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At the recent US Social Forum in Atlanta, Miami Workers Center members marched with the Right to the City Alliance, which fights gentrification.
PHOTO/MIAMI WORKERS CENTER
By Joseph Phelan
Miami Workers Center

In 2001, Miami Workers Center (MWC) and its grassroots organizing project LIFFT (Low-Income Families Fighting Together) successfully stopped the destruction of 750 units at Liberty Square Projects, affectionately know as the Pork n' Beans. We stormed the U.S. Housing and Urban Development building in Washington, DC and demanded that the HOPE VI grant be denied.

At the same time another HOPE VI grant had already been approved to demolish the historic James E. Scott and Carver Projects. With this demolition, 850 public housing units were to be destroyed and replaced with merely 80 units of public housing and town houses.

Utilizing the momentum of the victory at the Pork n' Beans, MWC/LIFFT began aggressively organizing to reverse the Scott Carver HOPE VI plan. Between 2002 and 2006 MWC and LIFFT were able to force some improvements in the plan through direct action, civil rights lawsuits, coalition work, and community awareness building. However, the county displaced all 1,129 families between 1999-2004 and demolished all but one building by 2006.

The displaced residents were scattered throughout the region and received little of their promised services. In an unprecedented housing boom, many residents were "lost" by the housing system that was supposed to look after their interests. An unholy pirate union between private developers, county commissioners, and agency bureaucrats ruled the day.

While grassroots members militantly fought this powerful alliance, the issue of Scotts rarely made it out of the African-American community.

Last fall The Miami Herald's series "House of Lies" publicly exposed the corruption and collusion between county government and private developers. It showed that tens of millions of taxpayer dollars for affordable housing had been stolen, misused or squandered. Scott Carver Homes was a glaring example of the scandal.

Even though the HOPE VI plan at Scotts was central to the county scandal and former residents were central to the coalition's fight, the county bureaucracy held fast to the original HOPE VI plan. There we erected a "Find Our People" name wall to list and find all displaced residents of Scotts. The county had lost track of over half of the displaced families.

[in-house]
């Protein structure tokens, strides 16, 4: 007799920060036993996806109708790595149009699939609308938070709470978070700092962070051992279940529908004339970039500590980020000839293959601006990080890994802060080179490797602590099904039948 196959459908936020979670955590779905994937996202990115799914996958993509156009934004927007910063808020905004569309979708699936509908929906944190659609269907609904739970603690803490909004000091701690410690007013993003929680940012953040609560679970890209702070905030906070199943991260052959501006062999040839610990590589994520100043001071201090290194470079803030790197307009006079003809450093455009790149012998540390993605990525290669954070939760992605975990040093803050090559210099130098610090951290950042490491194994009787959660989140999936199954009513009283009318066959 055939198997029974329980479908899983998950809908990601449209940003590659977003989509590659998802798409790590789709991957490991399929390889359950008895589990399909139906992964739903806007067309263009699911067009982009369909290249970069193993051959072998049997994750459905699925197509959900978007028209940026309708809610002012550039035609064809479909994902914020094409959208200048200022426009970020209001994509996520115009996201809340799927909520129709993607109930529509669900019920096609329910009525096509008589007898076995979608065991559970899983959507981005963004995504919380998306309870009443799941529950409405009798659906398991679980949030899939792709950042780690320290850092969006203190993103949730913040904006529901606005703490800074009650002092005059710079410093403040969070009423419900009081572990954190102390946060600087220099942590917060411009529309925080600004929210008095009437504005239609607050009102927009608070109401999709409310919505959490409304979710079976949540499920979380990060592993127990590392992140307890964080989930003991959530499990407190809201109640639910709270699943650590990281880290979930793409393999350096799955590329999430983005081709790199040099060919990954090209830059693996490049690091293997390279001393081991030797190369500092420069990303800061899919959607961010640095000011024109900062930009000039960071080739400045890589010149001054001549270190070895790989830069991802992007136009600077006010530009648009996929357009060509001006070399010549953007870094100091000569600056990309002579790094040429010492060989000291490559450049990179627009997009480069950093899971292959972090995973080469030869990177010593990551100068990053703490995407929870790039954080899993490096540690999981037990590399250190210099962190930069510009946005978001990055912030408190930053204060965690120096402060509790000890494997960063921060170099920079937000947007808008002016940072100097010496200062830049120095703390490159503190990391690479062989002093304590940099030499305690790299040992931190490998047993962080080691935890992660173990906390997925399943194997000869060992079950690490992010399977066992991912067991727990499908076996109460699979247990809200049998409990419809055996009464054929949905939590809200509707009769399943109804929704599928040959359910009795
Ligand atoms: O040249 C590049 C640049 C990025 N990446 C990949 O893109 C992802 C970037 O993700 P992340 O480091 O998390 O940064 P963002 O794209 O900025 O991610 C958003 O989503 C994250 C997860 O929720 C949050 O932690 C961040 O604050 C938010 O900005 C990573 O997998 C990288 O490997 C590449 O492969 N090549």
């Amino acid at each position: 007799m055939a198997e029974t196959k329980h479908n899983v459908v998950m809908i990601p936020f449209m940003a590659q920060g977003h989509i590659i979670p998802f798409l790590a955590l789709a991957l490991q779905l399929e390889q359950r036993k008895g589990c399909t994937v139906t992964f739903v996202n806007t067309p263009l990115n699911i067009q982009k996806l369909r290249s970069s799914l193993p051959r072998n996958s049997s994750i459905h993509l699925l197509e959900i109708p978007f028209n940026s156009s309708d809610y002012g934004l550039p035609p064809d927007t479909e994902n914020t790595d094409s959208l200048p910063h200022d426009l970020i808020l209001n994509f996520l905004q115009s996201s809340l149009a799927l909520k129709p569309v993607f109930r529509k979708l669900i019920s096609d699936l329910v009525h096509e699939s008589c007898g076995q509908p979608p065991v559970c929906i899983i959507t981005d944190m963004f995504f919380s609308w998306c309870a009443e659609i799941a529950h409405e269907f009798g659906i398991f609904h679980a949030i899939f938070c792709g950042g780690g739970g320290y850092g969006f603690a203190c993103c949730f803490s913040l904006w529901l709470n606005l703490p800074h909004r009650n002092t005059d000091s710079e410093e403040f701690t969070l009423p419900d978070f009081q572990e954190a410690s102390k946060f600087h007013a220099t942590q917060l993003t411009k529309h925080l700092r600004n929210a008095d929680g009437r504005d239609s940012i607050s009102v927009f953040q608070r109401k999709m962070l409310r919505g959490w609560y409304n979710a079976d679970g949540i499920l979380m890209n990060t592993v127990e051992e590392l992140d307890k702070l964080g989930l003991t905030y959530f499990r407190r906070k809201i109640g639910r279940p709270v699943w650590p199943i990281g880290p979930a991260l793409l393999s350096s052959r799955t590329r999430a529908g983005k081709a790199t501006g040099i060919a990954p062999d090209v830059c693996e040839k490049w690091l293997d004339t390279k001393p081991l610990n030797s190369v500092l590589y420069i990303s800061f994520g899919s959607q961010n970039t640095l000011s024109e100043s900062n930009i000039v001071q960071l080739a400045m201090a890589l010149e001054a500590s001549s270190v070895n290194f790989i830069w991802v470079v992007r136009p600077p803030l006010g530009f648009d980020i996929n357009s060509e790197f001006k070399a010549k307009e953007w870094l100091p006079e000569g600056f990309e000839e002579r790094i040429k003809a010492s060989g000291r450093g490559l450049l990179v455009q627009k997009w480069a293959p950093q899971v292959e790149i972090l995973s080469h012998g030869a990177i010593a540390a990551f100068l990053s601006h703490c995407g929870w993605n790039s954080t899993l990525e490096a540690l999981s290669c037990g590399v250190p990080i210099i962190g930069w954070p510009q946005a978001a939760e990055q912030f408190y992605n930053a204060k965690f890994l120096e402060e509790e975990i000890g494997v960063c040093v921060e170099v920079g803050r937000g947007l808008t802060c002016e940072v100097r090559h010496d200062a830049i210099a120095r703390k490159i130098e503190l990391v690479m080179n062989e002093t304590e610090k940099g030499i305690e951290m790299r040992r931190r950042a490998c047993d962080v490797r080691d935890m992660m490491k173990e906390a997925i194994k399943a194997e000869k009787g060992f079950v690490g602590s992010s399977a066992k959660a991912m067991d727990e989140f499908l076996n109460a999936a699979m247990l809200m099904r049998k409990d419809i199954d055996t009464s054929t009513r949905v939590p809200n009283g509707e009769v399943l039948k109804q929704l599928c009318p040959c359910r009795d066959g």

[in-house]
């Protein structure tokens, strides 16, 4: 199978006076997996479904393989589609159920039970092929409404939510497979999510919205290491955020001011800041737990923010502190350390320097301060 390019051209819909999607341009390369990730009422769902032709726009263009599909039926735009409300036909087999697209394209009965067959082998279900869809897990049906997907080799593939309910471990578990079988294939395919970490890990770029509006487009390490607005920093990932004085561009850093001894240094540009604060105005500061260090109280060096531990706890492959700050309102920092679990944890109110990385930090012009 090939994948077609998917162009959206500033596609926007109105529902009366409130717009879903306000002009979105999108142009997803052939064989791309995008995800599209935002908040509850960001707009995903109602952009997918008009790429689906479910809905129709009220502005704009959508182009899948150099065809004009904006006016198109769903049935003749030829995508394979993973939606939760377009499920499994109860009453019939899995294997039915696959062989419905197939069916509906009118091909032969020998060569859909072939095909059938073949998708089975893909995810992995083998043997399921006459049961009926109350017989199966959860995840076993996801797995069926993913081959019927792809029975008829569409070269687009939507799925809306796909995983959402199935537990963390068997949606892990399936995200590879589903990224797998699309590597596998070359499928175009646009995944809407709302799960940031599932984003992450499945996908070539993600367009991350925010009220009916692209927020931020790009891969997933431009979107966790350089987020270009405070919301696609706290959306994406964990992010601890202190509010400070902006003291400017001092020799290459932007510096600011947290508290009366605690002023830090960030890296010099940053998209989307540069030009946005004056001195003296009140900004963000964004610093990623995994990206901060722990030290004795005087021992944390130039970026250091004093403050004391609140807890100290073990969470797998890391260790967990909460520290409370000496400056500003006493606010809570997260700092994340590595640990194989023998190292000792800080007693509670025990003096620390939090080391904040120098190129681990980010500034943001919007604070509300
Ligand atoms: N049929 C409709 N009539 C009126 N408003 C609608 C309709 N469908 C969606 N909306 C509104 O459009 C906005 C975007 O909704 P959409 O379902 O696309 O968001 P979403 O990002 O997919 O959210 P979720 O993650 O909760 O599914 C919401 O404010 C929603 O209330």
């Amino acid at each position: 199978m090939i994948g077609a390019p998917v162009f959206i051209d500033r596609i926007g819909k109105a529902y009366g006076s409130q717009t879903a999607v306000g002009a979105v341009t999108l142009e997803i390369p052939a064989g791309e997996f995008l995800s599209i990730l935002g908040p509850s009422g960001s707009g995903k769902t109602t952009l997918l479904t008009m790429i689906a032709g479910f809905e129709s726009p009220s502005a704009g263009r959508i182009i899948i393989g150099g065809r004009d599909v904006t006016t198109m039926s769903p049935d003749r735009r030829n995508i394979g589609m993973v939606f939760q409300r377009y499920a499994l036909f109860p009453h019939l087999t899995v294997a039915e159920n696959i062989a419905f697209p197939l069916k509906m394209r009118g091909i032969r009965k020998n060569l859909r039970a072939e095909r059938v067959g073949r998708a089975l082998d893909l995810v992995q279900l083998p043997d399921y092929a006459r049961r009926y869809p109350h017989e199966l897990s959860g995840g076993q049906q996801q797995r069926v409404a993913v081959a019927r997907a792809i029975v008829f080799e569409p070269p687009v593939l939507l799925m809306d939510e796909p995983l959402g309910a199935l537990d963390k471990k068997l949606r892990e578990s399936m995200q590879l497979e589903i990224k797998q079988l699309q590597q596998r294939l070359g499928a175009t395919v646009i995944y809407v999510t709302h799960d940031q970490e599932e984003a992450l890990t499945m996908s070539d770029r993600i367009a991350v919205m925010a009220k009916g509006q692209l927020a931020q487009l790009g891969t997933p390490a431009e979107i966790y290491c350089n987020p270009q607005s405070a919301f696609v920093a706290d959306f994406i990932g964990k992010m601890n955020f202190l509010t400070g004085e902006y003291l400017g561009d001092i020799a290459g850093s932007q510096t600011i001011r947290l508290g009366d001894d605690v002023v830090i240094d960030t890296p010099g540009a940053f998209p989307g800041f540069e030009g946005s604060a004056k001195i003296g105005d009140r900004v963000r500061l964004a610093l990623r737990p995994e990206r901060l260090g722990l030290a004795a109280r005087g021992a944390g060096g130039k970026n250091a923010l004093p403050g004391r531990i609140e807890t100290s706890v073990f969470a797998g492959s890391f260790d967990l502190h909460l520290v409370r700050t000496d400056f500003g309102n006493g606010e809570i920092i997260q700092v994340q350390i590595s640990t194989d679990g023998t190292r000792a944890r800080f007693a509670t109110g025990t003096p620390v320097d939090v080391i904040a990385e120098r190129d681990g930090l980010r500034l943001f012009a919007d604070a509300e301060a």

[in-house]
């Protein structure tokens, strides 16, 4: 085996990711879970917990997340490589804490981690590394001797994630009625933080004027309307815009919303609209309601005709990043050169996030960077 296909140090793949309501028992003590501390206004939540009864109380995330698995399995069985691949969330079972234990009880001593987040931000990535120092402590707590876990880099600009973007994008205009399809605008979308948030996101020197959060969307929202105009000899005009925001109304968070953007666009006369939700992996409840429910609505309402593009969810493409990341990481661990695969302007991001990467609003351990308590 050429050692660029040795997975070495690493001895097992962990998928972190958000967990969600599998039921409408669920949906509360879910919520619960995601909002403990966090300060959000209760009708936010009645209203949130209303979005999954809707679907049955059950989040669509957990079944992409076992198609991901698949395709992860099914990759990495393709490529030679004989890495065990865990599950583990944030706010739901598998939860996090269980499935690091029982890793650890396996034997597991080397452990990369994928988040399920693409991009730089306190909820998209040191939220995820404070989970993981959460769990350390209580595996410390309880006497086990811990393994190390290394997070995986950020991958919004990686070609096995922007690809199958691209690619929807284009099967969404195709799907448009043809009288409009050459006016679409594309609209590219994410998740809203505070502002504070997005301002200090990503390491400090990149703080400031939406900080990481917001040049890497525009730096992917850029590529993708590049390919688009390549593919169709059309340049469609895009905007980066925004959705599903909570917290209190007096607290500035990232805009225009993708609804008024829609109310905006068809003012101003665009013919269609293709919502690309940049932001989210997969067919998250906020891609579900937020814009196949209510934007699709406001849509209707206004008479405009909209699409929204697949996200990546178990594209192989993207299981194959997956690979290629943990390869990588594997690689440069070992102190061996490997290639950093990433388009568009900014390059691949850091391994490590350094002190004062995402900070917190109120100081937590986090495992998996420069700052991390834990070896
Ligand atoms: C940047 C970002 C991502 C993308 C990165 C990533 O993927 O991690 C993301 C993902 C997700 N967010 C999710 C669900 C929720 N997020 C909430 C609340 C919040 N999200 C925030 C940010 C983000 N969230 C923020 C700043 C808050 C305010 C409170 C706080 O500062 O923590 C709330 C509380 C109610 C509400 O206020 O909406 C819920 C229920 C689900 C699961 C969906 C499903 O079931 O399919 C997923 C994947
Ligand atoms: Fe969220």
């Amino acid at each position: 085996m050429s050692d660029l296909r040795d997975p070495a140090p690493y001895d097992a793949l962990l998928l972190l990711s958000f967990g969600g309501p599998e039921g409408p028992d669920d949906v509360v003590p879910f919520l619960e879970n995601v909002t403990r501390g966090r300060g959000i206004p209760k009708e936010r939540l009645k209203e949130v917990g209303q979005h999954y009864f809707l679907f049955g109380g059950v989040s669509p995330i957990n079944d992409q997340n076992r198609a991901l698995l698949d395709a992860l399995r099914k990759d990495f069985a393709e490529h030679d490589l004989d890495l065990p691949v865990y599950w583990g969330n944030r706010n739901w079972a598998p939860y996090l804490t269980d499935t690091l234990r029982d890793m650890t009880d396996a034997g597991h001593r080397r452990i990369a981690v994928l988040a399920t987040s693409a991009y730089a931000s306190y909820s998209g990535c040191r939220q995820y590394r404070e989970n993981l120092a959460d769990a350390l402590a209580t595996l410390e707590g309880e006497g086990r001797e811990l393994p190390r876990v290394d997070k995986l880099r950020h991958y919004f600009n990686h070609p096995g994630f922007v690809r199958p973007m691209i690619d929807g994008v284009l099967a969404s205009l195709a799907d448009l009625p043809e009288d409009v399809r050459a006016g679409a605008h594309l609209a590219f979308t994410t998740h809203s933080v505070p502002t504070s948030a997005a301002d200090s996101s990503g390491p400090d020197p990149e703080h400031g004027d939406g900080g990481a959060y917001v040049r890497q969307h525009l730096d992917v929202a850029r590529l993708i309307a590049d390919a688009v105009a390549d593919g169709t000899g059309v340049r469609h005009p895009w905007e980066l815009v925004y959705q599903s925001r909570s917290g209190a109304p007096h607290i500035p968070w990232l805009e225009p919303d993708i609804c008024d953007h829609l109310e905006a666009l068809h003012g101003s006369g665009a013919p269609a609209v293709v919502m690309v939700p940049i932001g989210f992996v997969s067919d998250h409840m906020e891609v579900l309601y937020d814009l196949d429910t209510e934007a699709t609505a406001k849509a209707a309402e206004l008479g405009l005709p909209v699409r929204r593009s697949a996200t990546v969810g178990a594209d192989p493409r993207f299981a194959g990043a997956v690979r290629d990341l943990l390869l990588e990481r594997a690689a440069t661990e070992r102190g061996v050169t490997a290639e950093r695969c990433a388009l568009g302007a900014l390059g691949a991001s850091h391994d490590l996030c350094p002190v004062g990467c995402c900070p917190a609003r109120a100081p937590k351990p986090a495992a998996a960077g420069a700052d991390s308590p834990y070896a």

In five weeks of activity the campaign located 240 Scott Families. The Scott site became a central gathering and networking place for displacees.

In the face of building momentum, the county moved to shut down the site. The result was a major stand-off between members and police, which resulted in a stand-down by the county administration. One week later on Valentines Night, the police came back, evicted members, and fenced off the site.

Meanwhile, USHUD was threatening to take over the local housing agency and put it into federal receivership. While the county attempted to demonstrate administrative improvements, undersecretary for Housing at USHUD, Orlando Cabrera, who is also heavily connected to Miami's powerful Latin Builders Association, seemed determined to force a federal takeover.

In this context, the newly hired head of MDHA, Kris Warren, reached out to MWC/LIFFT to dialogue about HOPE VI and the potential federal takeover. The result of these conversations is a historic breakthrough agreement, made on February 27, 2007.

The agreement is a huge step for self-determination of the poor African American community in Miami. It guarantees one-for-one replacement of low-income housing, the right to return for all displaced residents and broader community oversight.

With this accord, MWC/LIFFT entered a tactical alliance with leadership of county government to stave off a federal takeover.

This is one of the most significant housing agreements for low-income communities in Miami-Dade history. It also represents a potentially watershed moment for the predominantly African-American community of Liberty City. This could be a huge step in reclaiming the self-determination of the community, its land and reshaping the neighborhood in the interests of those who live there.

We are still fighting to make sure this agreement moves forward. In the ensuing months we have gotten over 100 displaced families re-housed and connected with services after the county had "lost" them.

We surely are not out of the woods yet, but we are moving, always moving forward.

This article originated in the People's Tribune
PO Box 3524, Chicago, IL 60654, 773-486-3551, info@peoplestribune.org.
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